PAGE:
Here at Winona State we have invested significant time and energy in campus-wide assessment efforts for many years. Online surveys are the backbone of those efforts, and Qualtrics (www.qualtrics.com) is our tool of choice for conducting surveys. One strength of the system is the reporting tool set available, and one unobtrusive Qualtrics feature that we have found very useful in combination with that tool set is the ability to import survey responses from a text file straight into a Qualtrics survey. If that doesn’t sound tremendously helpful at first blush, just bear with me.
Imagine being the administrator of two different surveys, both delivered to university sophomores, one in fall, and one in spring. Responses to both surveys have been collected, and the surveys have closed. At that late stage, you realize that it would be very helpful to explore the correlations between a question on Survey A and several questions on Survey B. It would also be helpful to include the college affiliation (e.g., College of Business versus College of Liberal Arts) of the respondents in your reporting. In our office, we frequently find ourselves in similar situations. Obviously, there are many solutions to the problem, but Qualtrics provides a good one.
It is relatively straightforward in Qualtrics to approach the problem this way:
I will follow this post with an example of how we’ve used this technique for quick, ad hoc reporting that brings together data from multiple surveys with SIS information using only duct tape and common household items. Stay tuned.
For those of us who spend time querying Microsoft SQL Server, each new version of the product gives us new functionality that can be as helpful as a new belt full of tools to a carpenter. One tool (first available in SQL 2008) that has proved useful in our ad hoc queries is the expanded VALUES clause. I use it in three primary ways:
Some SQL statements that spell out the details of those three techniques follow. The first two are fairly easy to understand by simply running the SQL code. The third technique is a bit more involved: for more explanation and code samples, refer to this article in SQL Server Magazine by Itzik Ben-Gan.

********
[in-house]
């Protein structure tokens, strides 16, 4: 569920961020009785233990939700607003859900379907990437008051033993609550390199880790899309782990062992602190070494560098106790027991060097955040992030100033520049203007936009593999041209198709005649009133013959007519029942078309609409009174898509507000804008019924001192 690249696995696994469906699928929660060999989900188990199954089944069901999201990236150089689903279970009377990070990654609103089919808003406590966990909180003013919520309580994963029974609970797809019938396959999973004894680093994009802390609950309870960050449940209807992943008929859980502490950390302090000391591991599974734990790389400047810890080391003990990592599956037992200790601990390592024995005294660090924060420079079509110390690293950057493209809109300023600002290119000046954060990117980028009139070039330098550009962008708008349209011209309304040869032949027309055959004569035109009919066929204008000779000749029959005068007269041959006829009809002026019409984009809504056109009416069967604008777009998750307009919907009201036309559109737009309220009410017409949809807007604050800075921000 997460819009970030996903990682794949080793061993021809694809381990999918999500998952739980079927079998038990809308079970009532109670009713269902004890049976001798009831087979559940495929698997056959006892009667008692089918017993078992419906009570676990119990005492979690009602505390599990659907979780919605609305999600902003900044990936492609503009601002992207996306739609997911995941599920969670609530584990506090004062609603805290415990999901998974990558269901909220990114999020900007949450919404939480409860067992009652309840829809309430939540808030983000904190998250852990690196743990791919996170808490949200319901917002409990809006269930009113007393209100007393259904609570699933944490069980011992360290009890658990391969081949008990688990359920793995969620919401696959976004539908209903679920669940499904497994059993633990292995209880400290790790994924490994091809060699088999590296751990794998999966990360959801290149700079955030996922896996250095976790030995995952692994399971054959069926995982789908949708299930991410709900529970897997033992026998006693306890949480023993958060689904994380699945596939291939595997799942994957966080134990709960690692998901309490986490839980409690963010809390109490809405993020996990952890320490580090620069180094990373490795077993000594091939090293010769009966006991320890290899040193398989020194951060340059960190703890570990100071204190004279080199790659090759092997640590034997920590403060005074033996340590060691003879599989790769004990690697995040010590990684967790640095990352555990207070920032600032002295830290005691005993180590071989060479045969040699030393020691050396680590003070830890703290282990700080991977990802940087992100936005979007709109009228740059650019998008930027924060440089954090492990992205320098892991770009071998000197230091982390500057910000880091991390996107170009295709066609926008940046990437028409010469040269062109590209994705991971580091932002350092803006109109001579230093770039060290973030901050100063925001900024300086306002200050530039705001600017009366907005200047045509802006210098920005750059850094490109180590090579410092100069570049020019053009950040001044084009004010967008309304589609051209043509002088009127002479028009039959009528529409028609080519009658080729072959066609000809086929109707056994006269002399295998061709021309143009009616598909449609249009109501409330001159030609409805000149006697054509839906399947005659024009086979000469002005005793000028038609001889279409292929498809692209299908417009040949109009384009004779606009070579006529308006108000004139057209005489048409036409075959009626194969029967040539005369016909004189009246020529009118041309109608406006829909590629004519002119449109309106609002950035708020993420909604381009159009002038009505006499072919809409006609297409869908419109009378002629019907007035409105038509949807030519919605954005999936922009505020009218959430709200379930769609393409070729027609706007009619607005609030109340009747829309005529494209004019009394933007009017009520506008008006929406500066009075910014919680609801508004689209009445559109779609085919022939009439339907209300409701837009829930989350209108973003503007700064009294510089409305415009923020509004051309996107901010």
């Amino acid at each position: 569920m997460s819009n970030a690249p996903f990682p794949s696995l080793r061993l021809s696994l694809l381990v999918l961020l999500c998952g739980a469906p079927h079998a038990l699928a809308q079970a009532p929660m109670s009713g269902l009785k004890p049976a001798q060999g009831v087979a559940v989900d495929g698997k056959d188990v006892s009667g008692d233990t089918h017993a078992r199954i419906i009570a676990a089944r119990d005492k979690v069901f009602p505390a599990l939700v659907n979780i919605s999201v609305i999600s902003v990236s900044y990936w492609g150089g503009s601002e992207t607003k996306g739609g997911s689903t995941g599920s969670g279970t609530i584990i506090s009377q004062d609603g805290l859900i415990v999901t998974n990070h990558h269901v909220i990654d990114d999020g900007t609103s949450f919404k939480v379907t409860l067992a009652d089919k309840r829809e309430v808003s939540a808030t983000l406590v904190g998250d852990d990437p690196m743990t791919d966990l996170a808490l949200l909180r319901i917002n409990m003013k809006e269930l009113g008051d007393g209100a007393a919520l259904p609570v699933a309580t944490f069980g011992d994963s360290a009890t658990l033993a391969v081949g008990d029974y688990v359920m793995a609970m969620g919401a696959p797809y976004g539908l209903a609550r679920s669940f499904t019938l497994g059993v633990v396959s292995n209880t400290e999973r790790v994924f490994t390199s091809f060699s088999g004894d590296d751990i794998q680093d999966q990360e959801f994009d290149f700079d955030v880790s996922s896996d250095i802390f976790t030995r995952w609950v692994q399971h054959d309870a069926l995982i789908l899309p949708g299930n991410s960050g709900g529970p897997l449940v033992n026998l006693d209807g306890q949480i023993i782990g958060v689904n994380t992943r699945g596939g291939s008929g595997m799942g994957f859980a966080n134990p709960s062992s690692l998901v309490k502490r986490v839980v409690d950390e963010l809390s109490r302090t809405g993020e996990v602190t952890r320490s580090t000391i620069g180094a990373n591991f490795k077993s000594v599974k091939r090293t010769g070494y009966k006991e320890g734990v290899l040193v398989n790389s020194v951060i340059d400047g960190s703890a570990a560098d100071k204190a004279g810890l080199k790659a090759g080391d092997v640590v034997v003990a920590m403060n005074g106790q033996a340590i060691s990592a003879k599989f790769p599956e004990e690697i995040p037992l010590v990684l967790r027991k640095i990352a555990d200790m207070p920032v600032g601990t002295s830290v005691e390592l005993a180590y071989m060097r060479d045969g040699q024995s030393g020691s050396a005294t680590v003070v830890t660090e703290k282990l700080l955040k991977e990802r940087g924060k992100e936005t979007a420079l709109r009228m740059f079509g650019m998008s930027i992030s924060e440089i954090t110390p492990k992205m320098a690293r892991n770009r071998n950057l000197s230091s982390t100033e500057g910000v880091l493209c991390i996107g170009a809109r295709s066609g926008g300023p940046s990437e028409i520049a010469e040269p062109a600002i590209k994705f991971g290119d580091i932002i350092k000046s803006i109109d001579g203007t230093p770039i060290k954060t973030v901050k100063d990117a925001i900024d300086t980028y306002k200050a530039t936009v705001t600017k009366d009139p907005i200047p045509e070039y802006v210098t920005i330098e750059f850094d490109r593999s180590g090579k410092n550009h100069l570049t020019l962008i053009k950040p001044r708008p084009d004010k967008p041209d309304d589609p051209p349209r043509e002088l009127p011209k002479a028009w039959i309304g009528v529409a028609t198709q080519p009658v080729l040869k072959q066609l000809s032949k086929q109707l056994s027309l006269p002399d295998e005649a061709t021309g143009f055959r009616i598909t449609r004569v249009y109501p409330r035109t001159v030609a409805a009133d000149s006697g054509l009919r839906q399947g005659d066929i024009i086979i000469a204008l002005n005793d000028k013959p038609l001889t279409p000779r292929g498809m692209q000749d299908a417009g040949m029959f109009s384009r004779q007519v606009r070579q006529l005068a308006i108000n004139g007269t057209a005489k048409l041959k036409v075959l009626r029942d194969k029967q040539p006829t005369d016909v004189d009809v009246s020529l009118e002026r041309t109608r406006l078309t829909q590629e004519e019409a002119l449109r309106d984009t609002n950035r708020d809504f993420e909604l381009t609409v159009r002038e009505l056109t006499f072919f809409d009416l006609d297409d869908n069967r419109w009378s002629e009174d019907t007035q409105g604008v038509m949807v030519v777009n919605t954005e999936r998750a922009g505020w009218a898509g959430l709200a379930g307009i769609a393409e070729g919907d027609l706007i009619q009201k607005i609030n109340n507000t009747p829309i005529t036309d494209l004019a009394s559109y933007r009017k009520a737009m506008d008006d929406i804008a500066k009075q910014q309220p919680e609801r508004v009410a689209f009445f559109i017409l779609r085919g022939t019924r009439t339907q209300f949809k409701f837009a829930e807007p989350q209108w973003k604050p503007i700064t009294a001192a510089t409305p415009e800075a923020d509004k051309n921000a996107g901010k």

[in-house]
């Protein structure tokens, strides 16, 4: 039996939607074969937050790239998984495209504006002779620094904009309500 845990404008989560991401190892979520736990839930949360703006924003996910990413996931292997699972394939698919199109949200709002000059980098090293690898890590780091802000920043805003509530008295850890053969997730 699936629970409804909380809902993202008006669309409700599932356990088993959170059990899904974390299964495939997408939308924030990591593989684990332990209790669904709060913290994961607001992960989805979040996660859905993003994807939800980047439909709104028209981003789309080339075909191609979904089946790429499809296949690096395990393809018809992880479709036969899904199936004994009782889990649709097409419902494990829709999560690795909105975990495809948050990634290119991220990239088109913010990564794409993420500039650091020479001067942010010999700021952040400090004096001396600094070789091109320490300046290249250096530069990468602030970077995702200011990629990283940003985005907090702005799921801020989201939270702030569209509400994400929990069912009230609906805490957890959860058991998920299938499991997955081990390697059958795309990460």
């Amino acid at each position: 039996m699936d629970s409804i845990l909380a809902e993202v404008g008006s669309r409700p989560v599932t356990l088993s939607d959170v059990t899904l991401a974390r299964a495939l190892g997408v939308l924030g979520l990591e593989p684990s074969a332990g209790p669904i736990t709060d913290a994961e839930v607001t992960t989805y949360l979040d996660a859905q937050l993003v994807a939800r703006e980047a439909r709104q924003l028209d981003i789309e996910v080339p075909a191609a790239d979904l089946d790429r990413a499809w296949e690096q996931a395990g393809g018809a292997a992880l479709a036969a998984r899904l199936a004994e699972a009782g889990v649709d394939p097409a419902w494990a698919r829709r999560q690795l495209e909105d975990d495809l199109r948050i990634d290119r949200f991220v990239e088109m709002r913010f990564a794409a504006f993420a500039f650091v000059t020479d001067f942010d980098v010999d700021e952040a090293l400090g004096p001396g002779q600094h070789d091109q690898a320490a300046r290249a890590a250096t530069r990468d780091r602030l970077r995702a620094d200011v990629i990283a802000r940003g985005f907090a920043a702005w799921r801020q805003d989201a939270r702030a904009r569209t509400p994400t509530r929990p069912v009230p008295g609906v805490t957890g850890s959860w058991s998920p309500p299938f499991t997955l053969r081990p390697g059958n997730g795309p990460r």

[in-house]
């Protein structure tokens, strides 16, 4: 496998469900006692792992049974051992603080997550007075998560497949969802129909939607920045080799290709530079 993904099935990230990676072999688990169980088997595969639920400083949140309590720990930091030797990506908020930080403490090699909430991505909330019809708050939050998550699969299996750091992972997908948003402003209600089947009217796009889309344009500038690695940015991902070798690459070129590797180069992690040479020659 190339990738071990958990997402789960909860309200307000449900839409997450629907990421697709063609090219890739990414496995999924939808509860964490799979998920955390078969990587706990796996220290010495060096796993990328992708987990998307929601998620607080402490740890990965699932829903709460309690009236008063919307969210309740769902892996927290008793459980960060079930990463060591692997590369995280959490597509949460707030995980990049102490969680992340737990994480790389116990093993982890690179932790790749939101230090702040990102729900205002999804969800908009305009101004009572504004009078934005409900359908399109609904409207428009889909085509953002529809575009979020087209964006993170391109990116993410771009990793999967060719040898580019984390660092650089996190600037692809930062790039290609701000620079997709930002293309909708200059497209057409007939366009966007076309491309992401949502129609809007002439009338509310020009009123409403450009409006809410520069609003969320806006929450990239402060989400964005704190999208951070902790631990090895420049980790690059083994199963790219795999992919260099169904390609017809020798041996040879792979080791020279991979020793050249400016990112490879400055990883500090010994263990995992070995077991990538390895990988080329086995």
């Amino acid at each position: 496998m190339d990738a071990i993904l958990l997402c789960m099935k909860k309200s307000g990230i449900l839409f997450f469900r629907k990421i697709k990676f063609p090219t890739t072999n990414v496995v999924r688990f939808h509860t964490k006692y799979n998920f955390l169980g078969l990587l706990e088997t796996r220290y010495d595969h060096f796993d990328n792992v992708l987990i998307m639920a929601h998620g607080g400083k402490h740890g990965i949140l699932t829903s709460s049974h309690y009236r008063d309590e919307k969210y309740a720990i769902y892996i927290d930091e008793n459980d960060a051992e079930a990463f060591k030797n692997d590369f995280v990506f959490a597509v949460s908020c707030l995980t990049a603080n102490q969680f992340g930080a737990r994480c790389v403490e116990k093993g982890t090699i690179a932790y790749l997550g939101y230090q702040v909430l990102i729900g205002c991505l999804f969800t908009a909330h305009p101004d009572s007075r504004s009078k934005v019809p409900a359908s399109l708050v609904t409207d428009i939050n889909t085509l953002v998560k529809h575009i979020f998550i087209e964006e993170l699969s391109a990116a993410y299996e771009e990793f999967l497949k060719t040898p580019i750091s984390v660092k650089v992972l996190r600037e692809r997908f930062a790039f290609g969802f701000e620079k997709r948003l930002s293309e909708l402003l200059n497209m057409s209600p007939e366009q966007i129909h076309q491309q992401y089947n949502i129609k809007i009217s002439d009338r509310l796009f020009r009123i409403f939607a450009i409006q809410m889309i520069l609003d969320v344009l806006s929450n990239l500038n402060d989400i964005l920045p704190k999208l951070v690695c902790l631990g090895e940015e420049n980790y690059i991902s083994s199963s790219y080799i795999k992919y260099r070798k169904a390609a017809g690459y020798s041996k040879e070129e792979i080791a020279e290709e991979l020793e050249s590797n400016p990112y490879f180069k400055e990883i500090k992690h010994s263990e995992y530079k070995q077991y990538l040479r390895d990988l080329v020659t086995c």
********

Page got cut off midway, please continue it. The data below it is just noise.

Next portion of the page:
-- declare a table variable for use below declare @TableVar table ( TermId int, LicenseId int, MaleCount int, FemaleCount int, [Description] varchar(500) ) -- first use of the values clause: one insert statement inserting multiple rows. insert into @TableVar values (20083, 1, 12, 15, 'Sample data - bogus'), (20093, 4, 31, 47, 'Sample data - bogus'), (20103, 3, 50, 22, 'Sample data - bogus'), (20113, 2, 67, 83, 'Sample data - bogus'), (20123, 4, 39, 58, 'Sample data - bogus') -- second use of values clause: inline, quick & dirty derived table select t.TermId, t.LicenseId, t.MaleCount, t.FemaleCount, tmp.* from ( values -- use values to create derived table (1, '130301-N','Science Chemistry 9-12 + 5-8 General Science'), (2, '130302-N', 'Science Physics 9-12 + 5-8 General Science'), (3, '130400-N', 'Science Earth 9-12 + 5-8 General Science'), (4, '130600', 'Science General 5-8') ) as tmp (LicenseId, LicenseCode, LicenseDescription) -- name columns join @TableVar t on tmp.LicenseId = t.LicenseId -- third use of values clause: aggregate function over columns -- rather than rows. Better performance than unpivot with large sets. select TermId, ( select max(mycol) from (values ('FemaleCount', FemaleCount), ('MaleCount', MaleCount)) as mytable(mylabel, mycol) ) maximum_value from @TableVar -- compare syntax above to case statement select TermId, case when FemaleCount > MaleCount then FemaleCount else MaleCount end maximum_value from @TableVar -- now compare to unpivot select TermId, max(col) as maximum_value from ( select TermId, col from @TableVar unpivot (col for cols in (FemaleCount, MaleCount)) as unpivott ) p group by TermId